Definition of fulmination in English:

fulmination

noun

usually fulminations
  • 1An expression of vehement protest.

    ‘the fulminations of media moralists’
    • ‘The right-wing media in the US have been full of fulminations against ‘the French,’ ‘the Japanese’ and so forth.’
    • ‘To whom should we float our wild conspiracy theories and misanthropic fulminations on people we disagree with, if anything we say to journalists is suddenly on the record?’
    • ‘So stark were his recent fulminations that I had to rub eyes and re-read his latest expressions of outraged dignity.’
    • ‘Can he have learned so little from his travels that he is unable to engage with Roger's fulminations?’
    • ‘There is a more serious aspect to Mr Russell's fulminations.’
    • ‘Just read the Letters page of this newspaper, full of fulminations against the unionists and the Democratic Unionists.’
    • ‘Without further comment, we can disregard his fulminations on these topics.’
    • ‘Despite Melott's fulminations against common sense,’ his object of scorn is an insulated elite the Kansas Board of Education.’
    • ‘A great deal of 20th Century Communism can be derived from the fulminations of three or four generations of a small class of fulminating intellectuals.’
    • ‘The object of the present invention is to realize a system apt to eliminate almost entirely both this type of risk of fulminations and also the risk of short circuits.’
    • ‘Their epic journey is regularly intercut, slightly laboriously, with the fulminations of Mr Neville, the colonial official prosecuting this policy, played by Kenneth Branagh.’
    • ‘The $800 million stadium plan has been nurtured for years without any public fulminations from the team's principal owner, George Steinbrenner, who spent time in decades past threatening to move to Manhattan or New Jersey.’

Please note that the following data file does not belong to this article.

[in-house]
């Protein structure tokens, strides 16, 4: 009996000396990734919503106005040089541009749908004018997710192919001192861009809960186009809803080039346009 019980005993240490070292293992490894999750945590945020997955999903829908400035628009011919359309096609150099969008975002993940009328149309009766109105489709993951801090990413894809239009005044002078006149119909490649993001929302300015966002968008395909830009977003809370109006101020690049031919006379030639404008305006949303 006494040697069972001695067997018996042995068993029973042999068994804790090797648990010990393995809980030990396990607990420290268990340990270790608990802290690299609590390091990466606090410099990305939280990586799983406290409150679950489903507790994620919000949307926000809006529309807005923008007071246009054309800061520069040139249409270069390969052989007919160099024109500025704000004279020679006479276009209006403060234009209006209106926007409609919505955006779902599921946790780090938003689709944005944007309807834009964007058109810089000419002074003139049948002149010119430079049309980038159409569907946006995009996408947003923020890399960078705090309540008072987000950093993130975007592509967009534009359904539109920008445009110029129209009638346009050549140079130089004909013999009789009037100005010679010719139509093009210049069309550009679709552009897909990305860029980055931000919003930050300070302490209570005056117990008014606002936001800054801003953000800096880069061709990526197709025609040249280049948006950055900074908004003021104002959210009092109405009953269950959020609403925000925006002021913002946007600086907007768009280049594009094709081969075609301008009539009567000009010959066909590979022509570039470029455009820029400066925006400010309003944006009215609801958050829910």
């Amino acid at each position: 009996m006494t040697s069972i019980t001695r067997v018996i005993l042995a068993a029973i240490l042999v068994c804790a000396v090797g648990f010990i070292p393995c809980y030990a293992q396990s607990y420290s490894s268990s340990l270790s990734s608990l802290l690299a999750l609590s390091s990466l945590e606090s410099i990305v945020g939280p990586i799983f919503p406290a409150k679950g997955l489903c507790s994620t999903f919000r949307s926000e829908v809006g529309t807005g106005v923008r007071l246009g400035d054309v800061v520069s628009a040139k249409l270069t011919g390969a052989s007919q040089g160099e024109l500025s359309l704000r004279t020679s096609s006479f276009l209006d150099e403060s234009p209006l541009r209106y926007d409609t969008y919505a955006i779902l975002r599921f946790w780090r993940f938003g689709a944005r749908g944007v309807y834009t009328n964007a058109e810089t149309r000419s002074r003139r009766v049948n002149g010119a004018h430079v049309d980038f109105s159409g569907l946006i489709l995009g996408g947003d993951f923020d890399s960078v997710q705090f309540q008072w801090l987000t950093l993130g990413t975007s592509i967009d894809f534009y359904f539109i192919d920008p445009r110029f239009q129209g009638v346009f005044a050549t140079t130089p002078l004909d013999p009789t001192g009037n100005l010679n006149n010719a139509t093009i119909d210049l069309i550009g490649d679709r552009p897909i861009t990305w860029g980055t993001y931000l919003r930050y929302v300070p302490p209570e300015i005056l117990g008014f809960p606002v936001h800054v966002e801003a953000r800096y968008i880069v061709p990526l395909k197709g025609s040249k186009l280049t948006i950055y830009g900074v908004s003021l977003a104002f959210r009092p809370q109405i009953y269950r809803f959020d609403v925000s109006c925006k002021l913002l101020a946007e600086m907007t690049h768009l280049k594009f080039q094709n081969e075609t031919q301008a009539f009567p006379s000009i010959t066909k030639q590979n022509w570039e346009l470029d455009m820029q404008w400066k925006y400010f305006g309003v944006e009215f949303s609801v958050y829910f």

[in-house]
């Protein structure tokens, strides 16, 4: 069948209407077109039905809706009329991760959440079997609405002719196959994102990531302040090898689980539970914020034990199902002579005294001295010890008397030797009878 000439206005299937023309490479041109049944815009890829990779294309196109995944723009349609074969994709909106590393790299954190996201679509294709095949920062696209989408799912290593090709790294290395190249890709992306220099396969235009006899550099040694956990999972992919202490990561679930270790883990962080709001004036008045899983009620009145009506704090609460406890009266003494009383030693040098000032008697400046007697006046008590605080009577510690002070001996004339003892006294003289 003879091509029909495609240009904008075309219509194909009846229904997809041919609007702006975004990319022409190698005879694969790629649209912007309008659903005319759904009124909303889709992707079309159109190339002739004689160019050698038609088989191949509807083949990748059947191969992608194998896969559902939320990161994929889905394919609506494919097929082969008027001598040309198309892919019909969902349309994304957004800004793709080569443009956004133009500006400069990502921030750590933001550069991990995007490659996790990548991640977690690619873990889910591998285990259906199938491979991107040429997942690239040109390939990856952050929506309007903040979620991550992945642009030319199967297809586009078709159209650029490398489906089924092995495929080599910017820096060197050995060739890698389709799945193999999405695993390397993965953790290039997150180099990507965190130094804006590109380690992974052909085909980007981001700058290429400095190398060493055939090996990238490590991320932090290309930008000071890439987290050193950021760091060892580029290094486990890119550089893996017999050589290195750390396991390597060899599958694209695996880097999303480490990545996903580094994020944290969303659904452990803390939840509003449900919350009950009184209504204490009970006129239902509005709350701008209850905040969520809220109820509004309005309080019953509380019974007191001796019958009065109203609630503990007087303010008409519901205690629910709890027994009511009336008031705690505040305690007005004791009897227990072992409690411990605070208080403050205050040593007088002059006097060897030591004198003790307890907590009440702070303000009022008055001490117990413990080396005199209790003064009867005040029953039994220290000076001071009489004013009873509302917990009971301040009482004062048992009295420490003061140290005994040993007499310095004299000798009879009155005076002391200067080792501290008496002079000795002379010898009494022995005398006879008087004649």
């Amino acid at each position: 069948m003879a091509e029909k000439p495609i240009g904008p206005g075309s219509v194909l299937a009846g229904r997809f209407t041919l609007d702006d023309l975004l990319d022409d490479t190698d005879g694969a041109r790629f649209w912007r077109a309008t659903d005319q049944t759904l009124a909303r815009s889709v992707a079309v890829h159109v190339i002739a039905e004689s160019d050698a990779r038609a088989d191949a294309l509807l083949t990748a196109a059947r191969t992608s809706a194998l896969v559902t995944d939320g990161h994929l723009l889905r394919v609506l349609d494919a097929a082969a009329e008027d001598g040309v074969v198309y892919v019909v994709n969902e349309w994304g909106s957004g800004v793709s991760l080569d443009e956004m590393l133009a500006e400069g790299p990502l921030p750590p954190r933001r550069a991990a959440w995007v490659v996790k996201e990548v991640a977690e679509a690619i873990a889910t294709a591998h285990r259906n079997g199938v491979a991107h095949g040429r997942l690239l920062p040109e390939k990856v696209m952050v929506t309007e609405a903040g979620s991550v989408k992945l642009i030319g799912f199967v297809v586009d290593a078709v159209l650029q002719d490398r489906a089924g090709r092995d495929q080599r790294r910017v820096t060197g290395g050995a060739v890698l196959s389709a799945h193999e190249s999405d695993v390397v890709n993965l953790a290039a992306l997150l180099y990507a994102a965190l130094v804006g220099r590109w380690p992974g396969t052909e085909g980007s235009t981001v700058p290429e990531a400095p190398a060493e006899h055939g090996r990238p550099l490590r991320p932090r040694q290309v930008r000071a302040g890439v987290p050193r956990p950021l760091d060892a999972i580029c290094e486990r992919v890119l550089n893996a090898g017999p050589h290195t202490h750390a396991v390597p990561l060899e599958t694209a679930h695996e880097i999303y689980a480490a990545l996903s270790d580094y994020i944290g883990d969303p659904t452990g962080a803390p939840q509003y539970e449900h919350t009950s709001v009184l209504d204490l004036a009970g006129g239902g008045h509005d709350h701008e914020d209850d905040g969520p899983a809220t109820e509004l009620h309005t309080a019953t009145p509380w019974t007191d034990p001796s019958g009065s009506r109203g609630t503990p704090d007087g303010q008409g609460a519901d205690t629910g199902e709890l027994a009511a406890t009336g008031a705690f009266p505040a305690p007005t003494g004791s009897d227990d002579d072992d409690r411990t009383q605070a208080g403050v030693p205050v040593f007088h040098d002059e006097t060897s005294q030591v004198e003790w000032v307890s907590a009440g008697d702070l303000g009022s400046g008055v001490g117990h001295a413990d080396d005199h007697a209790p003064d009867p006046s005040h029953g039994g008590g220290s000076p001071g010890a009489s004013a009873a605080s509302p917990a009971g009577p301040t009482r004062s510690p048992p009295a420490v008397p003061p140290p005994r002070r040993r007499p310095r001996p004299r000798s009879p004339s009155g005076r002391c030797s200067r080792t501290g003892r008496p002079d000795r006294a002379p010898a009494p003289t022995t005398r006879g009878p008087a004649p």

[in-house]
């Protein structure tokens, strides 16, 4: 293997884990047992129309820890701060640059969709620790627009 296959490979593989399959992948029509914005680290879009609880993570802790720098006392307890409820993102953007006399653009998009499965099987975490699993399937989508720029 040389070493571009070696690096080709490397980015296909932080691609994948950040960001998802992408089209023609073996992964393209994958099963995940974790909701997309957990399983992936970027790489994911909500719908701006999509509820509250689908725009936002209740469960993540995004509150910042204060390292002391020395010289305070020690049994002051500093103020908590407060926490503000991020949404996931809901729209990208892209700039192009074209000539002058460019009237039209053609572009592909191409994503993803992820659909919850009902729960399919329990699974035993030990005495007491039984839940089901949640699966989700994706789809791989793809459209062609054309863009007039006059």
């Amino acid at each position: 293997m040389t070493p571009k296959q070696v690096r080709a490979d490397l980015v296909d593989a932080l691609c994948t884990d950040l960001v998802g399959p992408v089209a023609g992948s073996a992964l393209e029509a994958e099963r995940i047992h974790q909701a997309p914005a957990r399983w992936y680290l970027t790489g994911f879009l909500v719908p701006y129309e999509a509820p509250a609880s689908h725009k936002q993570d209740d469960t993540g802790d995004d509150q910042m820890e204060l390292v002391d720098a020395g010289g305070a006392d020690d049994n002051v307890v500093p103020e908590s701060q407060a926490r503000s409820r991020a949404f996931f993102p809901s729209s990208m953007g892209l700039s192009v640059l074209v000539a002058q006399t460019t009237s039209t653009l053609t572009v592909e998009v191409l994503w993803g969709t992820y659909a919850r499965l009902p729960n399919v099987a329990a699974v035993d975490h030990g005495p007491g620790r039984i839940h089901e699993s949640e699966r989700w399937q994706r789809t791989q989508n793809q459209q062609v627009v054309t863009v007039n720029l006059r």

• ‘Notwithstanding all the passionate fulminations of the spokesmen of governments, the inevitable consequences of inflationism and expansionism as depicted by the ‘orthodox’ economists are coming to pass.’
    • ‘Despite their fulminations against unpatriotic cultural relativists in US universities, what conservative commentators are really railing against is their own inability to project a clear and inspiring cause.’
    • ‘It would thus be a mistake to regard the rumblings from the right as solely a partisan matter, just as it would be a mistake to regard the fulminations of the counterrevisionists as solely an academic matter.’
    • ‘Despite the media's constant fulminations against Ireland's libel laws, the appetite for taking a high-cost libel suit to the High Court appears to be on the wane.’
    • ‘The fulminations of the advocates and their amplifiers in the press had policymakers completely cowed - until 1996.’
    • ‘The fulminations were legendary; the general one was to rail against ‘the American imperialists, the Soviet social imperialists, and the Chinese revisionist imperialists.’’
    • ‘Certainly it would cause much greater harm than that caused by the fulminations of some unknown student.’
    • ‘The journalist, who had been asked to comment on differences between the two Koreas, triggered the fulmination by replying that South Koreans are allowed to criticize their leader.’
    protest, objection, complaint, rant
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    1. 1.1 A violent explosion or a flash like lightning.
      • ‘In any case, the minister has since, as I noted above, artfully backed away from his previous excitable fulminations.’
      explosion, flash, crack, crash, bang, report, detonation, eruption, blowing up
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Pronunciation:

fulmination

/ˌfəlməˈnāSHən/